Because I’m not a social scientist in any but the most amateur way I don’t feel bad mixing poor and working class but furthermore in Alberta it’s easy to find working class guys who are rich, poor people who think they’re rich, rich people who came up from being poor and kept the mindsets, and probably other social variants as well. I don’t actually want to classify people, I enjoy exploring various mindsets.
I spend extremely little time around rich kids, (rich compared to me meaning middle class) so I notice the seemingly intrinsic little differences.
One external thing is access to a network. Everything rich people need, including information, is a contact away. The sheer difference between going anonymously to a doctor and going to a doctor referred by your uncle who’s also a doctor could literally be life and death. On even the lower level though you notice what it’s like to see them being treated like someone when they go most places.
And I’ll be the odd man out and say that I think strong work ethic is evenly split along class lines. There are lazy poor people and spoiled rich kids just as much as there’s two jobs to pay for community college and there’s making sure you get into med school while padding your transcript with a dozen extracurriculars and I think it’s unfair to think that because the rewards are greater the struggle is any exhausting in the moments.
But more so this is about the mindset instilled by parents. I think the poor person’s definition of good is character driven – good is the dignity with which they endure.
You can hear it in the Paulo Nutini song Simple Things:
‘You’re never gonna hear him grumble and groan, Cause it’s the people in the line that have built his home’
Working class pride is in humility.
And while I respect that sentiment, meeting people who take visible pride in how humble they are is often annoying. Maybe just because I always find them in bars.
The poor mentality is that problems happen and how you cope with them defines you. The less you complain, the more of a good characteristic you have.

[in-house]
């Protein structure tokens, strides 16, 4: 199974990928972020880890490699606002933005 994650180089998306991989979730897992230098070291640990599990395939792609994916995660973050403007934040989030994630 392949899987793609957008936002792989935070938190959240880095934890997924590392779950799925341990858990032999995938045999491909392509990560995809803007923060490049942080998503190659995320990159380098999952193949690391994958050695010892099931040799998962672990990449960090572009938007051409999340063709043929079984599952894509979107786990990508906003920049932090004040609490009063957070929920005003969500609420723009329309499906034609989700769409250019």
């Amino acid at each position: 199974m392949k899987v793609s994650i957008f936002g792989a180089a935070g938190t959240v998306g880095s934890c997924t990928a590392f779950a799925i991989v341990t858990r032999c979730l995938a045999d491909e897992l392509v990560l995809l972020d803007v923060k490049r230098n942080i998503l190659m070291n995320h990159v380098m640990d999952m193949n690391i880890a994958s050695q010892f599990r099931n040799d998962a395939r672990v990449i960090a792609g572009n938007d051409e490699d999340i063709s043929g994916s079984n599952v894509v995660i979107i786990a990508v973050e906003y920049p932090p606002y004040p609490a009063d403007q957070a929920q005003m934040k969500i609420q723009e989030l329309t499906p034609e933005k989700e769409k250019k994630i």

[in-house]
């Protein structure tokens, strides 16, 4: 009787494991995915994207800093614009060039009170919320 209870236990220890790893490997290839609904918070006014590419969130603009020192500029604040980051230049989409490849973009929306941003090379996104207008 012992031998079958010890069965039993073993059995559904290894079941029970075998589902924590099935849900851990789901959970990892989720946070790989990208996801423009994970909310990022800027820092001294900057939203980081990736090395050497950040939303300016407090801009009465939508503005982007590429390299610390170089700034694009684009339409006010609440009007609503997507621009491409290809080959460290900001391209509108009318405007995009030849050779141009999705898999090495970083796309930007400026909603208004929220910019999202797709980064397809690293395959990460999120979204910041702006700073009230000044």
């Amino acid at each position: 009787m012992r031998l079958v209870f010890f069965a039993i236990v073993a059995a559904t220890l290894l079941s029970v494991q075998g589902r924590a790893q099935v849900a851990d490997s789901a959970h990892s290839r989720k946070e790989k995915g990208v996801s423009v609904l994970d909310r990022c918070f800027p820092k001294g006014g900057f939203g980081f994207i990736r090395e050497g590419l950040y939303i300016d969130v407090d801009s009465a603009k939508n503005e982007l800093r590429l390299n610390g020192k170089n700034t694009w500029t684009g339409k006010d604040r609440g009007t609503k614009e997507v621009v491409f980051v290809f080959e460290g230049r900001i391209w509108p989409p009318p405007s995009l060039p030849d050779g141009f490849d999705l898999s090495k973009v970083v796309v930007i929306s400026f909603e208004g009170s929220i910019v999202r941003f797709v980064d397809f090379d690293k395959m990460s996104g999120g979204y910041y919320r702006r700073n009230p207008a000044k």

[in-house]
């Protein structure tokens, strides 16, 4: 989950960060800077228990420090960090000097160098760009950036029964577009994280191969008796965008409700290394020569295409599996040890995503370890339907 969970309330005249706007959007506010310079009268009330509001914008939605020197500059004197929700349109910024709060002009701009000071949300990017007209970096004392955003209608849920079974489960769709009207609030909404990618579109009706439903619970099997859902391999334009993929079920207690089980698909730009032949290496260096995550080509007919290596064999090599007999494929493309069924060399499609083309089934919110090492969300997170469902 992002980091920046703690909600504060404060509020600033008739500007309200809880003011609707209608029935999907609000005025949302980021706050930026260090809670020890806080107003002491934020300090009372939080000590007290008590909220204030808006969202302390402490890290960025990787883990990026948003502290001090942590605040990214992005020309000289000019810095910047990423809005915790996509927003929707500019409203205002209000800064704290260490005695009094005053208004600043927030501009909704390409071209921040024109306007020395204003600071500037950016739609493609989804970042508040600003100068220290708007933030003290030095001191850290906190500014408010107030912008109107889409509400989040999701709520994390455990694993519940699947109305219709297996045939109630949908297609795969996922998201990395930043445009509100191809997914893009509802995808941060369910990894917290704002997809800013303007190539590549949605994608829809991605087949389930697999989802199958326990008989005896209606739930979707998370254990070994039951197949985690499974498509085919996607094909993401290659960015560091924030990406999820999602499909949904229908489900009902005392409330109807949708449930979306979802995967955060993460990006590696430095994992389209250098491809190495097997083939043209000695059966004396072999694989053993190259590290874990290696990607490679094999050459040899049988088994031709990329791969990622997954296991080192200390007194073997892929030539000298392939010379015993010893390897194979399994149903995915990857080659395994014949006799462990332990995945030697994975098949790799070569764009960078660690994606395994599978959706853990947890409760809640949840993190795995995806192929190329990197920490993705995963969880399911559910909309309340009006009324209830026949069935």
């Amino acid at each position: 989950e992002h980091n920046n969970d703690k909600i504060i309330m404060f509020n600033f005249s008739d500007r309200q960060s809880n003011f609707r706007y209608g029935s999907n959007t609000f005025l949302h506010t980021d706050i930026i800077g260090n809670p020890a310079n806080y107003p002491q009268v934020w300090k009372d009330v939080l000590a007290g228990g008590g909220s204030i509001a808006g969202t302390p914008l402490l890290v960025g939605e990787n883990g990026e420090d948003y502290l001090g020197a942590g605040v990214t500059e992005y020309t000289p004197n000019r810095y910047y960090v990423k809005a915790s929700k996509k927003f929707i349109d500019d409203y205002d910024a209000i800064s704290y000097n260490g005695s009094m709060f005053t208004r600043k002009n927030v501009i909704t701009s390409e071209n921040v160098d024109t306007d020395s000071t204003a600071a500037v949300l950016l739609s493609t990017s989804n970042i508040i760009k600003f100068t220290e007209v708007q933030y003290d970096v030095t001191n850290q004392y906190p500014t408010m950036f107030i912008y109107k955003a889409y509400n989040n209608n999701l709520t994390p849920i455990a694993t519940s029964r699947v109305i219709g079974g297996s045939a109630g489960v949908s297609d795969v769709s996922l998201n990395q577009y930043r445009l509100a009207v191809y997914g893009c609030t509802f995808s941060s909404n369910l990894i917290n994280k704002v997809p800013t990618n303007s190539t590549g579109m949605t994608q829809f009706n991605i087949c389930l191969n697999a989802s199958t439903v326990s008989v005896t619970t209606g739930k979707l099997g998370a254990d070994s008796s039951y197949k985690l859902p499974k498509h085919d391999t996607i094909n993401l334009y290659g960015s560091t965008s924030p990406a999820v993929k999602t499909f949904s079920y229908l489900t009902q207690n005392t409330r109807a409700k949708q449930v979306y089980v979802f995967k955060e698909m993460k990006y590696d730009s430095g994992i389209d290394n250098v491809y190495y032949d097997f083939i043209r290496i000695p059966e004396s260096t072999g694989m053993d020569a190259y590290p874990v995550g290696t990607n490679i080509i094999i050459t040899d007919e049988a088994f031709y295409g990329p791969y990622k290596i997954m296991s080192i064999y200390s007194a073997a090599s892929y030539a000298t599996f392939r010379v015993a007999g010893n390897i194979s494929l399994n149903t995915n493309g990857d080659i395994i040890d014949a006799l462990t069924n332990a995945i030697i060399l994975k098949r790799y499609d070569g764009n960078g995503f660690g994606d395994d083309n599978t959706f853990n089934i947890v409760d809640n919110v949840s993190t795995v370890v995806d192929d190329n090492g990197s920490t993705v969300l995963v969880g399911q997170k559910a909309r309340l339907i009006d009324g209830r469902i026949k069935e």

You see this mindset go right when a parent works years at a job they hate so their kids can go to school and dream of never hating their job. You can see the mindset go wrong when people are sick or in pain or have a rash or whatever for days before they tell their friends, a week before they decide it’s a problem, and another week before they see a doctor. To be fair that hesitation is also because the doctor is going to make you feel stupid for not coming in right away and they’re going to treat you like an anonymous poor person.
the rich mentality on the other hand is that the quicker, better, smarter you are at getting a problem out of your life the better off you are. So not only do they have access to doctors through social connection, they often have a relationship with their doctor because they see them a lot, even for small things that get cleared up easily.
For a last point on doctors I have to paraphrase something Malcolm Gladwell pointed out. In What The Dog Saw he quotes a true social scientist who studied the parenting style of rich people and poor people and one anecdote from that study talks about poor parents letting their kid go to the doctor by herself while rich parents not only were driving their child but also prepping her; telling her on the drive to think of questions she has for the doctor.
Which I think touches on a pivotal difference that I see in the cultural mirror of fiction. We all absorb the feeling that rich families are cold, distant, always disappointed in the kids, and hiding tons of addictions while poor families have flaws and fights but are bastions of unconditional love. Which is in no way supported by data. I assume it’s a product of poor people being the main consumers of escapist fiction so by evolution it’s come to pander to their fantasies, both in the image of the poor-but-together family and the idea that being rich is freedom from consequences.
So the instinct to hate rich kids, or even just to slander someone by calling them a rich kid, is something I’m getting away from. I want to adopt traits like ambition and resourcefulness, I don’t think simplicity is an emotional end game.
Finally, my current outlook is that happiness comes from overcoming obstacles and while it’s easy to say that rich people have fewer or zero obstacles that’s extremely unlikely. Aiming to get into Harvard starting in grade 5 is a massive obstacle, a ton of pressure, and achieving it probably feels pretty great. I think the bigger problem in society and for each of us personally is a tendency to not overcome obstacles, to consider them permanent, consider them built into the fabric of society, and then to pride or pity ourselves while using escapism to short circuit defeated feelings of ambition.